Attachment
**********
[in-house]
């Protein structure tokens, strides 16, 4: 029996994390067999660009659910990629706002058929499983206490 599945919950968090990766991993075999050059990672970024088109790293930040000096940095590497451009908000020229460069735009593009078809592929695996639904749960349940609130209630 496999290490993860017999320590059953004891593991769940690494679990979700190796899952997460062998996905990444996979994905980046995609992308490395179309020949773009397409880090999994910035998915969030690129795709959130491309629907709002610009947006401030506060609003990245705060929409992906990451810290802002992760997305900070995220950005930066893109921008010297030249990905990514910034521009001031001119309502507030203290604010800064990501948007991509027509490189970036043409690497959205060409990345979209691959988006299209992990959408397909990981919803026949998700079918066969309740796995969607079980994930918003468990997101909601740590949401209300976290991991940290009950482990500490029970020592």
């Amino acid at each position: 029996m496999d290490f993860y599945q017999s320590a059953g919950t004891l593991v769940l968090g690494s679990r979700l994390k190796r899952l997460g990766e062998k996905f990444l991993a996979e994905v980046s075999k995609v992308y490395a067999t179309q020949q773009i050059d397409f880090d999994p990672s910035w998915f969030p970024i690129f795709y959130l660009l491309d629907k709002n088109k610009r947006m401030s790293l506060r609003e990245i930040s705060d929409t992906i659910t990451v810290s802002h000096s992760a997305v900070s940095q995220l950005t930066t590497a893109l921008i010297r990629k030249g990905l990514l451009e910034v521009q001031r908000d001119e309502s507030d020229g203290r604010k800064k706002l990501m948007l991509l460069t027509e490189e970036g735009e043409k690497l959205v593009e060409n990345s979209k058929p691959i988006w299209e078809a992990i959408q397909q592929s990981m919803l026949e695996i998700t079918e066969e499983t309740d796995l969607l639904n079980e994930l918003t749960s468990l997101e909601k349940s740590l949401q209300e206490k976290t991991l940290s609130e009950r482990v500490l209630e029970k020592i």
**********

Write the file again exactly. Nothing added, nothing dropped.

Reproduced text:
[in-house]
């Protein structure tokens, strides 16, 4: 029996994390067999660009659910990629706002058929499983206490 599945919950968090990766991993075999050059990672970024088109790293930040000096940095590497451009908000020229460069735009593009078809592929695996639904749960349940609130209630 496999290490993860017999320590059953004891593991769940690494679990979700190796899952997460062998996905990444996979994905980046995609992308490395179309020949773009397409880090999994910035998915969030690129795709959130491309629907709002610009947006401030506060609003990245705060929409992906990451810290802002992760997305900070995220950005930066893109921008010297030249990905990514910034521009001031001119309502507030203290604010800064990501948007991509027509490189970036043409690497959205060409990345979209691959988006299209992990959408397909990981919803026949998700079918066969309740796995969607079980994930918003468990997101909601740590949401209300976290991991940290009950482990500490029970020592």
């Amino acid at each position: 029996m496999d290490f993860y599945q017999s320590a059953g919950t004891l593991v769940l968090g690494s679990r979700l994390k190796r899952l997460g990766e062998k996905f990444l991993a996979e994905v980046s075999k995609v992308y490395a067999t179309q020949q773009i050059d397409f880090d999994p990672s910035w998915f969030p970024i690129f795709y959130l660009l491309d629907k709002n088109k610009r947006m401030s790293l506060r609003e990245i930040s705060d929409t992906i659910t990451v810290s802002h000096s992760a997305v900070s940095q995220l950005t930066t590497a893109l921008i010297r990629k030249g990905l990514l451009e910034v521009q001031r908000d001119e309502s507030d020229g203290r604010k800064k706002l990501m948007l991509l460069t027509e490189e970036g735009e043409k690497l959205v593009e060409n990345s979209k058929p691959i988006w299209e078809a992990i959408q397909q592929s990981m919803l026949e695996i998700t079918e066969e499983t309740d796995l969607l639904n079980e994930l918003t749960s468990l997101e909601k349940s740590l949401q209300e206490k976290t991991l940290s609130e009950r482990v500490l209630e029970k020592i």